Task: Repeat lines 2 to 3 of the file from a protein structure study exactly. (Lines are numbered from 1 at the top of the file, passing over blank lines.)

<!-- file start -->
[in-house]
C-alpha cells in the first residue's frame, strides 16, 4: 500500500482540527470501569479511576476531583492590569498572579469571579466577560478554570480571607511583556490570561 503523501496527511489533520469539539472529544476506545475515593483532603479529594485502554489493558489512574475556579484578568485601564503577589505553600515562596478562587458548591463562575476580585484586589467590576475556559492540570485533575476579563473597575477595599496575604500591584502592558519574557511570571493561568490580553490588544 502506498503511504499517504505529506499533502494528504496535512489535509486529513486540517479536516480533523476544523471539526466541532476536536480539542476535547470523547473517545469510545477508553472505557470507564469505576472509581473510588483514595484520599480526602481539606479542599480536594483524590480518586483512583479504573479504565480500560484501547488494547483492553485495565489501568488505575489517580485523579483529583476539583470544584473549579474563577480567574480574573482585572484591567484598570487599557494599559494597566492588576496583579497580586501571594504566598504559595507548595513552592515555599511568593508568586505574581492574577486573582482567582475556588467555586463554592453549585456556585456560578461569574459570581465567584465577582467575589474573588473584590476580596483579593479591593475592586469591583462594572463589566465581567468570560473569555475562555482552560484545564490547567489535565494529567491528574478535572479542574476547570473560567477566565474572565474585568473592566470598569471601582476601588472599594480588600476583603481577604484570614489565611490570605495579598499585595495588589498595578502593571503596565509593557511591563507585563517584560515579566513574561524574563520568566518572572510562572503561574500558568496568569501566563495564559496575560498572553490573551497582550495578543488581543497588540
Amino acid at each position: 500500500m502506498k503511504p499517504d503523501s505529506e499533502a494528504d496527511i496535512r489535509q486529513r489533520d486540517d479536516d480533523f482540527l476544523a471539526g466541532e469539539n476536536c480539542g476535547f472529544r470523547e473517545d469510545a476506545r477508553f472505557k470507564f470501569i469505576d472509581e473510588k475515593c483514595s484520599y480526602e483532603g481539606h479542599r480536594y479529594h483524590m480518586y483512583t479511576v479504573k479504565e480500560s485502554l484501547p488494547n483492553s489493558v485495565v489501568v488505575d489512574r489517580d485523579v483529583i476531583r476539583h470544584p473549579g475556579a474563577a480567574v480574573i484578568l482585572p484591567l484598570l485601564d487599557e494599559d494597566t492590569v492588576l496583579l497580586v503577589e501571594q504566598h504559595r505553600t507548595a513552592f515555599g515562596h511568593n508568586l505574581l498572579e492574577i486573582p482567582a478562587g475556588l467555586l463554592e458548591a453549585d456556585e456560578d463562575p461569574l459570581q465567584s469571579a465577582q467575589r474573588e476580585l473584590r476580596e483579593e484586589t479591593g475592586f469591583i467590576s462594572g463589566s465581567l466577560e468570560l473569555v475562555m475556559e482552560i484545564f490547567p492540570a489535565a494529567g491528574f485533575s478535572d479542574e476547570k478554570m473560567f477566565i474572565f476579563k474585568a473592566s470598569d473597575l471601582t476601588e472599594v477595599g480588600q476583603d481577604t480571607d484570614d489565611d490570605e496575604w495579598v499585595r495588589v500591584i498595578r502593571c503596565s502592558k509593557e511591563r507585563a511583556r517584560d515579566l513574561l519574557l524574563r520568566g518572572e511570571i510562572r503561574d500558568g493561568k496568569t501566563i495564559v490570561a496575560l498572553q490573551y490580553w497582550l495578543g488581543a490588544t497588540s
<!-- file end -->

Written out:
C-alpha cells in the first residue's frame, strides 16, 4: 500500500482540527470501569479511576476531583492590569498572579469571579466577560478554570480571607511583556490570561 503523501496527511489533520469539539472529544476506545475515593483532603479529594485502554489493558489512574475556579484578568485601564503577589505553600515562596478562587458548591463562575476580585484586589467590576475556559492540570485533575476579563473597575477595599496575604500591584502592558519574557511570571493561568490580553490588544 502506498503511504499517504505529506499533502494528504496535512489535509486529513486540517479536516480533523476544523471539526466541532476536536480539542476535547470523547473517545469510545477508553472505557470507564469505576472509581473510588483514595484520599480526602481539606479542599480536594483524590480518586483512583479504573479504565480500560484501547488494547483492553485495565489501568488505575489517580485523579483529583476539583470544584473549579474563577480567574480574573482585572484591567484598570487599557494599559494597566492588576496583579497580586501571594504566598504559595507548595513552592515555599511568593508568586505574581492574577486573582482567582475556588467555586463554592453549585456556585456560578461569574459570581465567584465577582467575589474573588473584590476580596483579593479591593475592586469591583462594572463589566465581567468570560473569555475562555482552560484545564490547567489535565494529567491528574478535572479542574476547570473560567477566565474572565474585568473592566470598569471601582476601588472599594480588600476583603481577604484570614489565611490570605495579598499585595495588589498595578502593571503596565509593557511591563507585563517584560515579566513574561524574563520568566518572572510562572503561574500558568496568569501566563495564559496575560498572553490573551497582550495578543488581543497588540
Amino acid at each position: 500500500m502506498k503511504p499517504d503523501s505529506e499533502a494528504d496527511i496535512r489535509q486529513r489533520d486540517d479536516d480533523f482540527l476544523a471539526g466541532e469539539n476536536c480539542g476535547f472529544r470523547e473517545d469510545a476506545r477508553f472505557k470507564f470501569i469505576d472509581e473510588k475515593c483514595s484520599y480526602e483532603g481539606h479542599r480536594y479529594h483524590m480518586y483512583t479511576v479504573k479504565e480500560s485502554l484501547p488494547n483492553s489493558v485495565v489501568v488505575d489512574r489517580d485523579v483529583i476531583r476539583h470544584p473549579g475556579a474563577a480567574v480574573i484578568l482585572p484591567l484598570l485601564d487599557e494599559d494597566t492590569v492588576l496583579l497580586v503577589e501571594q504566598h504559595r505553600t507548595a513552592f515555599g515562596h511568593n508568586l505574581l498572579e492574577i486573582p482567582a478562587g475556588l467555586l463554592e458548591a453549585d456556585e456560578d463562575p461569574l459570581q465567584s469571579a465577582q467575589r474573588e476580585l473584590r476580596e483579593e484586589t479591593g475592586f469591583i467590576s462594572g463589566s465581567l466577560e468570560l473569555v475562555m475556559e482552560i484545564f490547567p492540570a489535565a494529567g491528574f485533575s478535572d479542574e476547570k478554570m473560567f477566565i474572565f476579563k474585568a473592566s470598569d473597575l471601582t476601588e472599594v477595599g480588600q476583603d481577604t480571607d484570614d489565611d490570605e496575604w495579598v499585595r495588589v500591584i498595578r502593571c503596565s502592558k509593557e511591563r507585563a511583556r517584560d515579566l513574561l519574557l524574563r520568566g518572572e511570571i510562572r503561574d500558568g493561568k496568569t501566563i495564559v490570561a496575560l498572553q490573551y490580553w497582550l495578543g488581543a490588544t497588540s